Despite nearly every study ever undertaken anywhere in the world showing that kids do better when they have one dad and one mom living together with them in the same household, it will almost certainly soon be unremarkable for a child to have three or more legal parents. Six states — California, Delaware, Maine, Vermont, Washington and Connecticut — have enacted laws over the past decade expressly allowing a court to recognize more than two parents for a child. Many others, including Massachusetts, are considering similar proposals.
Why? In large part because of the rapidly rising numbers and public profile of LGBTQ families combined with those whose children were conceived through assisted reproduction. In many of these families, one, two-- or more— “parents” are not genetically related to their “children.” Many states now legally recognize these “intended parents.”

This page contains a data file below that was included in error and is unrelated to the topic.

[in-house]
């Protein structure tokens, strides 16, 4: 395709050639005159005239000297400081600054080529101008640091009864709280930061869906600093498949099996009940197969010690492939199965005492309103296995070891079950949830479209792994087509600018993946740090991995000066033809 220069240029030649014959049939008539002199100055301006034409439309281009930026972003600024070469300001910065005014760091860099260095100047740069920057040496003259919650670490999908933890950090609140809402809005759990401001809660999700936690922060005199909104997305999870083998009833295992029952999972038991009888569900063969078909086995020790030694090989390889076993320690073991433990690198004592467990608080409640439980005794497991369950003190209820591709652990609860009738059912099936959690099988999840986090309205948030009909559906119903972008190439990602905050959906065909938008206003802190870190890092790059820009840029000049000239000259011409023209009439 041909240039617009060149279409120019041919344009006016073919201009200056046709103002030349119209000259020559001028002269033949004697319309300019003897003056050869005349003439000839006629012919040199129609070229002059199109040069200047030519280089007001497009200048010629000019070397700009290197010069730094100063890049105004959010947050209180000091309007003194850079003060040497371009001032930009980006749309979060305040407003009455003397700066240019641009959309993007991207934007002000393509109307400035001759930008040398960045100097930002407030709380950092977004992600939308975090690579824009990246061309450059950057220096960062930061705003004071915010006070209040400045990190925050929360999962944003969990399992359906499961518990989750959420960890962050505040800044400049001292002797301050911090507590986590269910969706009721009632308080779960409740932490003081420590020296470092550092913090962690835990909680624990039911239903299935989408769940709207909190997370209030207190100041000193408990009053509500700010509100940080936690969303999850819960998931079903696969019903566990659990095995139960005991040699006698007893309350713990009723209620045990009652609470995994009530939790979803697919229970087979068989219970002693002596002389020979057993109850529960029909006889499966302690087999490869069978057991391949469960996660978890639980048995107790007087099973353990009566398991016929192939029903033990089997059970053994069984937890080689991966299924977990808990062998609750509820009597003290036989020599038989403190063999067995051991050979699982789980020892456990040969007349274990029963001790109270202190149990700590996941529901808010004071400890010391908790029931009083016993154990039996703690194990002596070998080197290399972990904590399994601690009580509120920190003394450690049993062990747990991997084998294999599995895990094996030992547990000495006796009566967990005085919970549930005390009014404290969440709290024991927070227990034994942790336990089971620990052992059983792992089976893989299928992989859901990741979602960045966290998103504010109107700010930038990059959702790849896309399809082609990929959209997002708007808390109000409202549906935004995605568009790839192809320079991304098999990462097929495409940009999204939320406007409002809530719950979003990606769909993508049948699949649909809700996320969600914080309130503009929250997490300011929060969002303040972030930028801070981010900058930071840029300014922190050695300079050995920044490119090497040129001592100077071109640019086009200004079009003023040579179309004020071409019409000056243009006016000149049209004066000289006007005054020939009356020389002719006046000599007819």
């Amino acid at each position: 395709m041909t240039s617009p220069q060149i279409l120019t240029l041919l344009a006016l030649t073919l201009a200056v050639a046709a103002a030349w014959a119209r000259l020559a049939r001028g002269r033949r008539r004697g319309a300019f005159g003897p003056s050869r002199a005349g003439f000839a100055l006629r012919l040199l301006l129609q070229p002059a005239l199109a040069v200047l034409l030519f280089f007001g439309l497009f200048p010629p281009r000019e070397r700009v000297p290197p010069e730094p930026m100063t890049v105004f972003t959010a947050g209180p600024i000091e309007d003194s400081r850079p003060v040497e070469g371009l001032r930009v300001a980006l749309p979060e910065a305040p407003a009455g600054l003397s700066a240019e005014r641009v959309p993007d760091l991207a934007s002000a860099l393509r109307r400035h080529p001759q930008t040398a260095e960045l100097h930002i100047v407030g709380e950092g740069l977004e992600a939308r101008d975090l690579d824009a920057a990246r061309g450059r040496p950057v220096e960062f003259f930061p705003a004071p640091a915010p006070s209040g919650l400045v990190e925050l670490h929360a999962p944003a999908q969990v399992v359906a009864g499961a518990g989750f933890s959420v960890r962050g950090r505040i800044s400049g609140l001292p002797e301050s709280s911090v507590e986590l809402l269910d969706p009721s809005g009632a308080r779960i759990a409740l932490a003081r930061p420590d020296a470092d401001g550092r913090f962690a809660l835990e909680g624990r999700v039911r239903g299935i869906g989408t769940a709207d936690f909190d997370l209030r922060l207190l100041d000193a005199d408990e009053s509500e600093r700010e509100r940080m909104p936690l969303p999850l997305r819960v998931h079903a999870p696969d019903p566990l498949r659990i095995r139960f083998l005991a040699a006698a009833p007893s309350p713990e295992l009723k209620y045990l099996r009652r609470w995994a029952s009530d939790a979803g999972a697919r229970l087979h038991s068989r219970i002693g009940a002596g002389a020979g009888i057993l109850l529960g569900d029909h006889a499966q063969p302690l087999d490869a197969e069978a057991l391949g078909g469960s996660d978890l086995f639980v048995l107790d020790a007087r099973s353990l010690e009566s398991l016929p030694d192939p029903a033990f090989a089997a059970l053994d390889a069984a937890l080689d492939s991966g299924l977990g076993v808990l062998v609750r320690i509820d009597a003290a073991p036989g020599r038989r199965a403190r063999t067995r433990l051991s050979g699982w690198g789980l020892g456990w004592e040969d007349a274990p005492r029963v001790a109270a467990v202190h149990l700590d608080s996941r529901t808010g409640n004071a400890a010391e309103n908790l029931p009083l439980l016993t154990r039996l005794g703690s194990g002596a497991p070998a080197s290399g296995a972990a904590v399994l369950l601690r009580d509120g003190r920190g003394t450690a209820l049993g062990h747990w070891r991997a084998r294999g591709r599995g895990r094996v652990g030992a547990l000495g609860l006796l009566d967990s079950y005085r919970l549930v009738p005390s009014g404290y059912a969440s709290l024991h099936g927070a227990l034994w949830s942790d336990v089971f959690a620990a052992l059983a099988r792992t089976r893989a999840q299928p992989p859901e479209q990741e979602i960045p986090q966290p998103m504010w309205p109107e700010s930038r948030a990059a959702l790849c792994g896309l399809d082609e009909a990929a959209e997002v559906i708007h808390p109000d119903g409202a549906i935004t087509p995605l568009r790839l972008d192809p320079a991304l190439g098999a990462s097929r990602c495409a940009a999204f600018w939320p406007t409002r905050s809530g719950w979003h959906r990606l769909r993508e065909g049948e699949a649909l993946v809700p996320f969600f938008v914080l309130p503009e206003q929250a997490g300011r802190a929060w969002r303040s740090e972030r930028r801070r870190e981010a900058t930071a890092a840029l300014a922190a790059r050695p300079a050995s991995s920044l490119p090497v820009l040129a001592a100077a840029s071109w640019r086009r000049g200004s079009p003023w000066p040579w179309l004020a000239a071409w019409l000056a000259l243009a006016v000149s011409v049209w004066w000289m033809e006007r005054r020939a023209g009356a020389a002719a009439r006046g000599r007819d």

Well, hell, why should any genetic connection be required for a legal parent-child relationship? Social factors are more important, are they not? If I intended to be someone’s parent that should be good enough. The ”intended parent” definition also removes reactionary, hurtful, and marginalizing notions such as that one should be older than one’s offspring. I mean, if I happen to be 22-years-old but intend to be, say, Taylor Swift’s parent, who’s to deny me that right? On what grounds? If I identify as someone/anyone’s dad or mom, who can reasonably refute my claim?
Limiting the number of anyone’s parents to two—or any given number-- seems as bizarre and illogical as putting restrictions on their gender, sexual orientation, kink, or species, a sad remnant of a bigoted and thankfully bygone era. What difference does it make if a kid has two—or twenty—parents? Isn’t it better if a youngster learns tolerance and acceptance from a parental group of, say, two bisexual men, three lesbian women, one young girl, two trans men, four pansexual pangender Satanists…and a goat?
What a wonderful world it would be.